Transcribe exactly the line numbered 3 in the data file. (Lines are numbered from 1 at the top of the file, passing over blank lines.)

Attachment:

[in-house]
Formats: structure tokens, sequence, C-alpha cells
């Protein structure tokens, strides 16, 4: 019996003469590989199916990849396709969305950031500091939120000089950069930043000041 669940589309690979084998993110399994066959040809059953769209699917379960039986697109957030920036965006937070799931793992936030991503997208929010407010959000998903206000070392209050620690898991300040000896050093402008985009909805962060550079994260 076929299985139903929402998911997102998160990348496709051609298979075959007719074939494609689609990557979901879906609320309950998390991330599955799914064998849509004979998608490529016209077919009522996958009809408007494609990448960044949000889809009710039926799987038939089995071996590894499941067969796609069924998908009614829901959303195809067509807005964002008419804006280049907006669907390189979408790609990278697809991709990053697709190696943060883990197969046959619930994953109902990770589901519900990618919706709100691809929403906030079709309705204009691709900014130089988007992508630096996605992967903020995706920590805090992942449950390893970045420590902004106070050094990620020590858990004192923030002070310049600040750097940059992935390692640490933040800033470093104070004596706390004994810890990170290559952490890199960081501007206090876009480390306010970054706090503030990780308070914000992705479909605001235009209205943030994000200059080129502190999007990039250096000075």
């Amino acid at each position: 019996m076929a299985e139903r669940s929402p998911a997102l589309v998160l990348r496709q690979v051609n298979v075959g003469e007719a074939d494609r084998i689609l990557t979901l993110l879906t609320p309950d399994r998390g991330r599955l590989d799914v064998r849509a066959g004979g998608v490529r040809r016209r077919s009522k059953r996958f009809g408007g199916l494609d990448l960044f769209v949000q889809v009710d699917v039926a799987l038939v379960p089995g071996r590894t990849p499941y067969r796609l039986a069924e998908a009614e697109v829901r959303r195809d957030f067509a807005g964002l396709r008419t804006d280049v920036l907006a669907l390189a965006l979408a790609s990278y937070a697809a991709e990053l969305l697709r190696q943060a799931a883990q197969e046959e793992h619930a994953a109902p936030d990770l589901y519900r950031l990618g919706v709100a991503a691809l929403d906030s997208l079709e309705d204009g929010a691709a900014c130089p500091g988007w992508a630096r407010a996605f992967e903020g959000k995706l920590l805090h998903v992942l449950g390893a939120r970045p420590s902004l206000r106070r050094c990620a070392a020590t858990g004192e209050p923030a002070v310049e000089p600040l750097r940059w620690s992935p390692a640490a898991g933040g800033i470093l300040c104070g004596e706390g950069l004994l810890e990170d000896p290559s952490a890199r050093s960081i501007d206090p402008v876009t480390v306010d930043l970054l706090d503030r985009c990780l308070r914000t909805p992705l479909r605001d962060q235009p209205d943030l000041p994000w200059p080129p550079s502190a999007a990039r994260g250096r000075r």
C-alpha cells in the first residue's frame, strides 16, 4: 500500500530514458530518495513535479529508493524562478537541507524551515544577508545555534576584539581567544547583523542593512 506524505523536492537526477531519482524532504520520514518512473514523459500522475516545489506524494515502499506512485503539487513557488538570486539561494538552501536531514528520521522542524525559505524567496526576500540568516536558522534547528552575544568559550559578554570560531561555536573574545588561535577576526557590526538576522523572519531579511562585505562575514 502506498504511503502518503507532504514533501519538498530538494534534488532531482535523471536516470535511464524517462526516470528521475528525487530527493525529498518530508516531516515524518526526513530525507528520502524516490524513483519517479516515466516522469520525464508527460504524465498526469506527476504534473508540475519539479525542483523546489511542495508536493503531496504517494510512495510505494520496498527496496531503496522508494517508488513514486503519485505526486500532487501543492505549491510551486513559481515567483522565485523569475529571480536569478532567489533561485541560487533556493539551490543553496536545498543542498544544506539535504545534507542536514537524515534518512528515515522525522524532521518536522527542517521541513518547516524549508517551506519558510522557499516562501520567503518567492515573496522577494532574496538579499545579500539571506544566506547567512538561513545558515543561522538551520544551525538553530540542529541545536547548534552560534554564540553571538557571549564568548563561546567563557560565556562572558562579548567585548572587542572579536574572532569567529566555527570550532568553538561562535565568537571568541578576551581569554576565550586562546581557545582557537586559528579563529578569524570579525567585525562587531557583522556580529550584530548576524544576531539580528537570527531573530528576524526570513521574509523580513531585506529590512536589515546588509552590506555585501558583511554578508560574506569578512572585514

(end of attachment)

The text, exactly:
């Protein structure tokens, strides 16, 4: 019996003469590989199916990849396709969305950031500091939120000089950069930043000041 669940589309690979084998993110399994066959040809059953769209699917379960039986697109957030920036965006937070799931793992936030991503997208929010407010959000998903206000070392209050620690898991300040000896050093402008985009909805962060550079994260 076929299985139903929402998911997102998160990348496709051609298979075959007719074939494609689609990557979901879906609320309950998390991330599955799914064998849509004979998608490529016209077919009522996958009809408007494609990448960044949000889809009710039926799987038939089995071996590894499941067969796609069924998908009614829901959303195809067509807005964002008419804006280049907006669907390189979408790609990278697809991709990053697709190696943060883990197969046959619930994953109902990770589901519900990618919706709100691809929403906030079709309705204009691709900014130089988007992508630096996605992967903020995706920590805090992942449950390893970045420590902004106070050094990620020590858990004192923030002070310049600040750097940059992935390692640490933040800033470093104070004596706390004994810890990170290559952490890199960081501007206090876009480390306010970054706090503030990780308070914000992705479909605001235009209205943030994000200059080129502190999007990039250096000075």